So by drawing in all aspects of the child, you’re making a major contribution to their academic readiness.
Doug: That’s it. That’s everything. You’re refining the tools that contribute to learning. And it becomes especially clear in science that how you teach makes a huge difference.
The way science is taught in schools is often very uninspiring. Obviously, there are good teachers who are able to make science interesting. But what they’re doing individually, at LWS we’re doing philosophically across all our grades and academic disciplines.
First, we take into account that children in the K-8 grades are nearly all in the age group of 6 to 12. And these are the critical “feeling years” of a child’s development. The feelings years are extremely important in a child’s growth, because they set the stage for the child’s character, for their ability to know right from wrong, and for their ability to be enthusiastic about learning. And if you want to get the best out of the student in academics, it’s critical to bring out their enthusiasm, their energy, and their natural ability to love.
In science, it matters only very secondarily if a child in 5th grade knows about atomic structure. But if he/she is highly enthusiastic about some aspect of science, and if the teacher can tap that enthusiasm and guide it creatively and rigorously, the child will learn to love science, and he or she will develop a love of the scientific method.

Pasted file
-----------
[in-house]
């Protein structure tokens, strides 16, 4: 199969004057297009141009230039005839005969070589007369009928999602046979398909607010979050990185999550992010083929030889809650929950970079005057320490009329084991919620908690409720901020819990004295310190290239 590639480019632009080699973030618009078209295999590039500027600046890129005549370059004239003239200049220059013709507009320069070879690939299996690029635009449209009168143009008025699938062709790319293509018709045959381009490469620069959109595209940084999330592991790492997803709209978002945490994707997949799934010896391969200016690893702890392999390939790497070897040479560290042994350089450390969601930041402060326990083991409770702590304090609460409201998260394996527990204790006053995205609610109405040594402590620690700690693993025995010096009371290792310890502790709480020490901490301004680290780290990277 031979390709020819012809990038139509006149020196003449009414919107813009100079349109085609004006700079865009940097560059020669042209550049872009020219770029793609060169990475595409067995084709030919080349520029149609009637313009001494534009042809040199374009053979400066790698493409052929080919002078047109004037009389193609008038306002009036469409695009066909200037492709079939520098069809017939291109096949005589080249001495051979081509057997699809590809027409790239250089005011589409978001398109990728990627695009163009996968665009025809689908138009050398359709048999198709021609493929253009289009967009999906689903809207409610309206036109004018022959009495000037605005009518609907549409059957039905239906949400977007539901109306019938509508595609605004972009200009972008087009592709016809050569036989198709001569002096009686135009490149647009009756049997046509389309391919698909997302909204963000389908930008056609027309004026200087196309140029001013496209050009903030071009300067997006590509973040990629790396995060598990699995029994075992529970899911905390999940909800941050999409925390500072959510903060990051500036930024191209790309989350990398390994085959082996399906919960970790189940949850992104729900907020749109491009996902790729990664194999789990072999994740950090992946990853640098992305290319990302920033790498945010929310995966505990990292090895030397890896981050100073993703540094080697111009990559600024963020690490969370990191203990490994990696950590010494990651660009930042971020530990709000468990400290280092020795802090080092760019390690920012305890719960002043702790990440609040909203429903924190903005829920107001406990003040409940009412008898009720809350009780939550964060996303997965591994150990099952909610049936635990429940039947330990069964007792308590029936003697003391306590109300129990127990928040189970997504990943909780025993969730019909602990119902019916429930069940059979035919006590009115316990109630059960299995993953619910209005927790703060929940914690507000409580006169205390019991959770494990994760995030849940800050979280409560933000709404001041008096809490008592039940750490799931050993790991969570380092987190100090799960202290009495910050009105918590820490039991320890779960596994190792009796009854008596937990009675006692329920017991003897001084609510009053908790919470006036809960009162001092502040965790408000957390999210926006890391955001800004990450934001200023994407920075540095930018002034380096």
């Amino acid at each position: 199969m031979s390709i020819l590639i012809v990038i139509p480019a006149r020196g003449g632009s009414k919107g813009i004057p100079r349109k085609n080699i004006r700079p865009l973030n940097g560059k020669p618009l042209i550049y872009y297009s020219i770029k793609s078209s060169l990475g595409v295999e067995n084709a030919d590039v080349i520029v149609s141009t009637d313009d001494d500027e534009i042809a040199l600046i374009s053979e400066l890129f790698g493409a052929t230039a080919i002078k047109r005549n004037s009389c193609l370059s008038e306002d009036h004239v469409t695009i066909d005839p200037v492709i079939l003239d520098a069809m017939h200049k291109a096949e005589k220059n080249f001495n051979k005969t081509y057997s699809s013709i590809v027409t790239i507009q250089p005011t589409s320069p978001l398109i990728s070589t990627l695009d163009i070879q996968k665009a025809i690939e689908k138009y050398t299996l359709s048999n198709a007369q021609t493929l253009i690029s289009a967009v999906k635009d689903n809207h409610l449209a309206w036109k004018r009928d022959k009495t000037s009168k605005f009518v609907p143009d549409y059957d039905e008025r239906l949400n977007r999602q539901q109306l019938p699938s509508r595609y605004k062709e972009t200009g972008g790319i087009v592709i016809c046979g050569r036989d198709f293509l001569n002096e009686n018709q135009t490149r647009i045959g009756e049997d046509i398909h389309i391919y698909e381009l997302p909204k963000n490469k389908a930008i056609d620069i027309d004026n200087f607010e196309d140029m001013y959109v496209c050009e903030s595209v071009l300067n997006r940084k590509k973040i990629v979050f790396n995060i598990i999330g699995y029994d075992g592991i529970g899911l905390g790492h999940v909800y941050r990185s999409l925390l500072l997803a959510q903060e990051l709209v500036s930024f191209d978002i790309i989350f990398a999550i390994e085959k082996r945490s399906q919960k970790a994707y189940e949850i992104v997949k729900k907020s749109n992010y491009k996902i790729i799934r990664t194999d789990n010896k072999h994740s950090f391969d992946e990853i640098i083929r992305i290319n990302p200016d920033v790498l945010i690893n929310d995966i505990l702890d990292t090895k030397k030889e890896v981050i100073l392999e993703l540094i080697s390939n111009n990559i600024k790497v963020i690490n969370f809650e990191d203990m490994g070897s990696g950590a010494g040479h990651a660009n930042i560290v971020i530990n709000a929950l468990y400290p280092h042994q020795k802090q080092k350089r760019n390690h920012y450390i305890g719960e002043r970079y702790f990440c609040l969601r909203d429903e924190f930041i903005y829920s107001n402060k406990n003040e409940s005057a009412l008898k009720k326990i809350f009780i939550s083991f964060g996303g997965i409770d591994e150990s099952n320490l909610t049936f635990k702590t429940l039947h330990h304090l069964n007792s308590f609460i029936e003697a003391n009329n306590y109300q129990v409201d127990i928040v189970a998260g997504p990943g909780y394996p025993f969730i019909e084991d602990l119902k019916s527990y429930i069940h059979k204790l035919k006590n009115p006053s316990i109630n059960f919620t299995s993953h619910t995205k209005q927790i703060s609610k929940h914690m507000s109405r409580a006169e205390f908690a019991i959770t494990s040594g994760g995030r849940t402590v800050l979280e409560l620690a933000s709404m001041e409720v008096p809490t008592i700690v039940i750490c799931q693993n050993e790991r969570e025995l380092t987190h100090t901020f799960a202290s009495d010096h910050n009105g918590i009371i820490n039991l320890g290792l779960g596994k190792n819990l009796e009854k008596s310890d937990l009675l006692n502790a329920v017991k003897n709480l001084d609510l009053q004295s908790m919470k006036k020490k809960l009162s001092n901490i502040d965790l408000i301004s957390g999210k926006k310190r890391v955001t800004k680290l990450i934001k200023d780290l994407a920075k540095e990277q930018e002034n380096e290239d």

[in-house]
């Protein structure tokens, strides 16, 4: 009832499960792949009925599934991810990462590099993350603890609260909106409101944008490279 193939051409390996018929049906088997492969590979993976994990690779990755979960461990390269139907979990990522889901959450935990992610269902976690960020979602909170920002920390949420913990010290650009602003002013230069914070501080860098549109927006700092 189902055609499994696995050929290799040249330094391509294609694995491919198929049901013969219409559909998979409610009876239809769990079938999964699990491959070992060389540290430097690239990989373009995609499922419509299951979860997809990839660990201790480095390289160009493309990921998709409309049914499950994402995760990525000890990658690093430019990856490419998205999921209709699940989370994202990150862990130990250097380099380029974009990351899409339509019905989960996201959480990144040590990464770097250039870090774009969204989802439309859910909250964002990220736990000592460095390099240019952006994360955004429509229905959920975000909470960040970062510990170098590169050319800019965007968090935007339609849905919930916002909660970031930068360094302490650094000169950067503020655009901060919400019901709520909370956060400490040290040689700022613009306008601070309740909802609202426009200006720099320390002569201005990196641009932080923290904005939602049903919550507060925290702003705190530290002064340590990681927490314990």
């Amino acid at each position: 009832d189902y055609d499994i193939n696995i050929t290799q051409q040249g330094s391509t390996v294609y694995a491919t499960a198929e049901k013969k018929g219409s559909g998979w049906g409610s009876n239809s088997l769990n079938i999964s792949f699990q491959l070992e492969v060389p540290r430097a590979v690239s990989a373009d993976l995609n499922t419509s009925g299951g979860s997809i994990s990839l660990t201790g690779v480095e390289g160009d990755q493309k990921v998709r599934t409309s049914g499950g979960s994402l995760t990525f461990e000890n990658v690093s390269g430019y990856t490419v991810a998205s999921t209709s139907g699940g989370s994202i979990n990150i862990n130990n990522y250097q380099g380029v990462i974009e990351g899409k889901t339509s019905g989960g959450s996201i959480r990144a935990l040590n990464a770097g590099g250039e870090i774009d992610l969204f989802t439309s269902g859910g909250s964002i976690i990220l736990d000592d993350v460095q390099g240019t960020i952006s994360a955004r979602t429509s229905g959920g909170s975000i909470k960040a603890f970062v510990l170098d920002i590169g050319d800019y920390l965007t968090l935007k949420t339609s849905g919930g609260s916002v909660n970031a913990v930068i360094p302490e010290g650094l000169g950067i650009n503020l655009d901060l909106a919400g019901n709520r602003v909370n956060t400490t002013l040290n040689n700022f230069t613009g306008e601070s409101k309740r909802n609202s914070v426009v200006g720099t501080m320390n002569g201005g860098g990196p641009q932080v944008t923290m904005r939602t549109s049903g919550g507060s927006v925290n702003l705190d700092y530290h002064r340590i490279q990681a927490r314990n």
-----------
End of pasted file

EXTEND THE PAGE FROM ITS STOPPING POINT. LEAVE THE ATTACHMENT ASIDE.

That’s the most important aspect of science education. I may not be able to hold all the details of my particular branch of science in my brain. But if I know the basic principles and how to find the information I need, and if I have a natural enthusiasm that makes me curious about finding the answers, I’m three-quarters of the way toward being a successful scientist.
I feel this is the best thing I can give the students, because enthusiasm is the motor that drives academic success. And it’s what parents continually tell me they respect about science at LWS. At our year-end ceremony, parents unfailingly tell me, “We want to thank you, because our child says that science is her favorite subject. And when we ask her what field she wants to study, it’s always, ‘I want to study science.’”
GB: The parents approach you and tell you that?
Doug: Oh, totally. Totally. And all of the work I do is directed toward the single goal of making sure the kids love science when they leave for the next grade.